Upon the release of “I’d Like To Touch A Star,” Steven and Sheldon Leder were enamored with soul musicians like Stevie Wonder, but more likely to be mistaken for Steely Dan. Wilson, North Carolina, although a safe distance from the coast, was well-within the event horizon of beach music’s influential reach. So between regional sets by the Embers and treks to see Count Basie in some intracoastal bowling alley, the Leder Brothers kindled a manner of music they felt made dutiful nods to all of their influences. All one-thousand of them.
Oddly, Steven and Sheldon Leder were not even the most famous Leder Brothers in Wilson County when this record (and the corresponding LP, Capitol Hill) materialized. Brothers Leon and Morris Leder got a forty-year head start, opening their own Leder Brothers enterprise in 1934, a department store which still serves the needs of the Tobacco-centric city to this day. Being recent emigrants from Eastern Europe, Leder Brothers catered to all residents, Black, White, or otherwise. Once Steven and Sheldon began demoing songs, scheduling gigs and recording dates, what better name than the reputable Leder Brothers? The name you can trust? Several of Leon’s children maintain the shop, a mom-and-pop (brother-and-sister, rather) stronghold for Wilson County residents seeking anything from Sunday Best suits to tube socks.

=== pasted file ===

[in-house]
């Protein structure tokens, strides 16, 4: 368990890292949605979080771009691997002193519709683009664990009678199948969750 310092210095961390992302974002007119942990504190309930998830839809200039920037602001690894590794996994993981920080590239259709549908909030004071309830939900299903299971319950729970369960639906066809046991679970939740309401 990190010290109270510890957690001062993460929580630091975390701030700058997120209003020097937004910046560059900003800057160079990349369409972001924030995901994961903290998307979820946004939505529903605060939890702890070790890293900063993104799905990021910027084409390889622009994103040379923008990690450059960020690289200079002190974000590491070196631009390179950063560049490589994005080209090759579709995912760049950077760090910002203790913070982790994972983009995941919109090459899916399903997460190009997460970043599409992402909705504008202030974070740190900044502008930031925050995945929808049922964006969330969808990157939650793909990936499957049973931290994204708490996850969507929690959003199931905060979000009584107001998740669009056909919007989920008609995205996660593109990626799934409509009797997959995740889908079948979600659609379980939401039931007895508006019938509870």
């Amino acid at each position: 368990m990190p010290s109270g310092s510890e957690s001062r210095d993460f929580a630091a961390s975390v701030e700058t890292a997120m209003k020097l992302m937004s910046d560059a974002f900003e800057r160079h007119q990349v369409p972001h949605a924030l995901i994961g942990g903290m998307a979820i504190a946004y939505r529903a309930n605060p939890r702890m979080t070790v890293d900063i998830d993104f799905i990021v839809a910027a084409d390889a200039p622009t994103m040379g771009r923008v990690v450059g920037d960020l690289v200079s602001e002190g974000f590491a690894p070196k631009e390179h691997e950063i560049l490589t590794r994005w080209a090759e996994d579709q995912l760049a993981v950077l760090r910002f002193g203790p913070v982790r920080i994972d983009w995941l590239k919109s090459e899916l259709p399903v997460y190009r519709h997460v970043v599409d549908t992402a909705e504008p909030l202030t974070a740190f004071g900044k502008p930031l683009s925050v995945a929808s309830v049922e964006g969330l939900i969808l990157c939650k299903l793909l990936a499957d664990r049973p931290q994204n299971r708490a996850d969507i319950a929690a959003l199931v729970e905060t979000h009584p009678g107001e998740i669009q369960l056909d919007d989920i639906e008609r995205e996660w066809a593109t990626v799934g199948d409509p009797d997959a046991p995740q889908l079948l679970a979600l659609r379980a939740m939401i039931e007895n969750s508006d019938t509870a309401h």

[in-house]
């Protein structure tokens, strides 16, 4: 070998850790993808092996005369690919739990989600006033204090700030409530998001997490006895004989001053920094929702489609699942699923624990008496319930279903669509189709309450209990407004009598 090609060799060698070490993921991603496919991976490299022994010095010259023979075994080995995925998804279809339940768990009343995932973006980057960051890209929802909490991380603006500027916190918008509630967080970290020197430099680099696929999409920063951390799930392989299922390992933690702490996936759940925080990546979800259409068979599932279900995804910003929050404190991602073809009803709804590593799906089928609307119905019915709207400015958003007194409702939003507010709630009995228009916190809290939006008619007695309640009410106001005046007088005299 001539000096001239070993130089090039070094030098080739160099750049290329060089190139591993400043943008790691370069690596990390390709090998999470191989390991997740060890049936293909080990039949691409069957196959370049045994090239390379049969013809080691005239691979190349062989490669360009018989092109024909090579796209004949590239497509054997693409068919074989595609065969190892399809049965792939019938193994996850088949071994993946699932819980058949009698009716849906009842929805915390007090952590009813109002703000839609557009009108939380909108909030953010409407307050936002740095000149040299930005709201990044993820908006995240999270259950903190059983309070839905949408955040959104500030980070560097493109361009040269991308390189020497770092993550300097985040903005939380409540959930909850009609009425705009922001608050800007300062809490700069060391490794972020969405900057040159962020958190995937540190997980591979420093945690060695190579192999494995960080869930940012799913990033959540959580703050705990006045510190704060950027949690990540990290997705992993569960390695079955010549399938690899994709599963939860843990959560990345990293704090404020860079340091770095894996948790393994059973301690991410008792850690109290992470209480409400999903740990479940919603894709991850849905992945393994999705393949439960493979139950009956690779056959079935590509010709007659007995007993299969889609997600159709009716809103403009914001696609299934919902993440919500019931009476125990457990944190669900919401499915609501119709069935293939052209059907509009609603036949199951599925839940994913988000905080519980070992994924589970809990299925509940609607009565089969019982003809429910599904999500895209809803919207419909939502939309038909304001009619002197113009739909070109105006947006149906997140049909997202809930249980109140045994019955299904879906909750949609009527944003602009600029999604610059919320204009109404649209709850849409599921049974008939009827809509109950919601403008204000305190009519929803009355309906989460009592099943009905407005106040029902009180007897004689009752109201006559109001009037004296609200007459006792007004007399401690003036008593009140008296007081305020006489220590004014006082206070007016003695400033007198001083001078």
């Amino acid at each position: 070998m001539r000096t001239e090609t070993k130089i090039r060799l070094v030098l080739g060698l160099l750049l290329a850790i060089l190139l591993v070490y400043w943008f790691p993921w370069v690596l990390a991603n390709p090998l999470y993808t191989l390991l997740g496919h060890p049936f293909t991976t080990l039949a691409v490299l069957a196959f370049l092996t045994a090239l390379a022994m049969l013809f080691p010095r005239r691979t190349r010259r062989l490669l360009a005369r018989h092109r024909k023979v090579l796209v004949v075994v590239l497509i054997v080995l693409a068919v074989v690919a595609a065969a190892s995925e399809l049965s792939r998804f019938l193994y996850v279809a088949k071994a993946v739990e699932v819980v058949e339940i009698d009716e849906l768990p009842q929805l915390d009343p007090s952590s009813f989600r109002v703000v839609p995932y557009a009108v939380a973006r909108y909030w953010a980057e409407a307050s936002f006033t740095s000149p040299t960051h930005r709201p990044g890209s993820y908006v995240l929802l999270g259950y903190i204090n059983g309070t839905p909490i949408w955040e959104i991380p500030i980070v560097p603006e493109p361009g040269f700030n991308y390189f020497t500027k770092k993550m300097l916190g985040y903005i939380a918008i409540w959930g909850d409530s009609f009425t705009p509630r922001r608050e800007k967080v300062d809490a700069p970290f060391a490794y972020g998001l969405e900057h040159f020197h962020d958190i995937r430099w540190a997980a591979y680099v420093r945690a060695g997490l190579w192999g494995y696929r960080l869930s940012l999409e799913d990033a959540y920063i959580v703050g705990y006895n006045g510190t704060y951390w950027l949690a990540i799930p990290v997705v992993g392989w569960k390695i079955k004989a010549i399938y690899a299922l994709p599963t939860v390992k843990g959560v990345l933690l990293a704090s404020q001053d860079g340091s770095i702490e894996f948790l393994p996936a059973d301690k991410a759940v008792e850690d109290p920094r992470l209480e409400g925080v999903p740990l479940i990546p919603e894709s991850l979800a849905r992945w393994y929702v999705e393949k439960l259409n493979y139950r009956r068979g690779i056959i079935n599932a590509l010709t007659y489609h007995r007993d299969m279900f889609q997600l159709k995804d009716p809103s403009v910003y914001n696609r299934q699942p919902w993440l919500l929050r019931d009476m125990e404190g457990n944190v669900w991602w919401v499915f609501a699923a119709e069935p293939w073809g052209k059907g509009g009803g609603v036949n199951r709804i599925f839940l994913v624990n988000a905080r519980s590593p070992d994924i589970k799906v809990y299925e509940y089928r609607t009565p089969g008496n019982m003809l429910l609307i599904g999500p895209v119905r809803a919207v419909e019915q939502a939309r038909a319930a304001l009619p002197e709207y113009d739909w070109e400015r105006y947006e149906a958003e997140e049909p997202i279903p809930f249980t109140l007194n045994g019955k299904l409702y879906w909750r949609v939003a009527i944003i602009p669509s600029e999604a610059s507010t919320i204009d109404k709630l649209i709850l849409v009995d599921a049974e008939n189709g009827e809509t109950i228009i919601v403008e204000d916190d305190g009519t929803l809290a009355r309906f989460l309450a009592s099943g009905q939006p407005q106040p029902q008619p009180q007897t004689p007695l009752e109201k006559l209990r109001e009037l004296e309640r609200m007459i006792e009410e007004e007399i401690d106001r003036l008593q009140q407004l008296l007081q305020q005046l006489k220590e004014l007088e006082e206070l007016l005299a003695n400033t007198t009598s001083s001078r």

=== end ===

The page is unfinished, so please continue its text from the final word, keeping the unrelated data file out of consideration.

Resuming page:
“I’d Like To Touch A Star” by the Leder Brothers